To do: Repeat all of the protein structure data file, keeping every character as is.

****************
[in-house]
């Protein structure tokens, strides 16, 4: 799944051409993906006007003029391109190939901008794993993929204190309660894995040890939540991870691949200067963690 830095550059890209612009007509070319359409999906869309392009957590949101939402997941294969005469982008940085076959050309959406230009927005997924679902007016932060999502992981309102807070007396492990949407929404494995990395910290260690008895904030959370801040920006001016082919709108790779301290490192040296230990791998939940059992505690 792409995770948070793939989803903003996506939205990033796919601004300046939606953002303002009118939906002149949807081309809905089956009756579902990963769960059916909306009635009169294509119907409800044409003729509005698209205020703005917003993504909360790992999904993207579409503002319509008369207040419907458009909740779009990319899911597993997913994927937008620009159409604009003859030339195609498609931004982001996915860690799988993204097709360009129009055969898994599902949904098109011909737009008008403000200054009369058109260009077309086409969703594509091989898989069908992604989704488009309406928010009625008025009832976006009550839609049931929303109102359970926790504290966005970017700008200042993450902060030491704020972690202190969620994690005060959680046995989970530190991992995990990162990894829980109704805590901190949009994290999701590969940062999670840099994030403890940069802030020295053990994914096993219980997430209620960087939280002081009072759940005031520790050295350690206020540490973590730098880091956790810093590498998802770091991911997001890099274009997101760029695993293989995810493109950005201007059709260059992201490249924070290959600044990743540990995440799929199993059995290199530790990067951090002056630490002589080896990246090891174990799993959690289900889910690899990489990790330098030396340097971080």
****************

[in-house]
């Protein structure tokens, strides 16, 4: 799944051409993906006007003029391109190939901008794993993929204190309660894995040890939540991870691949200067963690 830095550059890209612009007509070319359409999906869309392009957590949101939402997941294969005469982008940085076959050309959406230009927005997924679902007016932060999502992981309102807070007396492990949407929404494995990395910290260690008895904030959370801040920006001016082919709108790779301290490192040296230990791998939940059992505690 792409995770948070793939989803903003996506939205990033796919601004300046939606953002303002009118939906002149949807081309809905089956009756579902990963769960059916909306009635009169294509119907409800044409003729509005698209205020703005917003993504909360790992999904993207579409503002319509008369207040419907458009909740779009990319899911597993997913994927937008620009159409604009003859030339195609498609931004982001996915860690799988993204097709360009129009055969898994599902949904098109011909737009008008403000200054009369058109260009077309086409969703594509091989898989069908992604989704488009309406928010009625008025009832976006009550839609049931929303109102359970926790504290966005970017700008200042993450902060030491704020972690202190969620994690005060959680046995989970530190991992995990990162990894829980109704805590901190949009994290999701590969940062999670840099994030403890940069802030020295053990994914096993219980997430209620960087939280002081009072759940005031520790050295350690206020540490973590730098880091956790810093590498998802770091991911997001890099274009997101760029695993293989995810493109950005201007059709260059992201490249924070290959600044990743540990995440799929199993059995290199530790990067951090002056630490002589080896990246090891174990799993959690289900889910690899990489990790330098030396340097971080």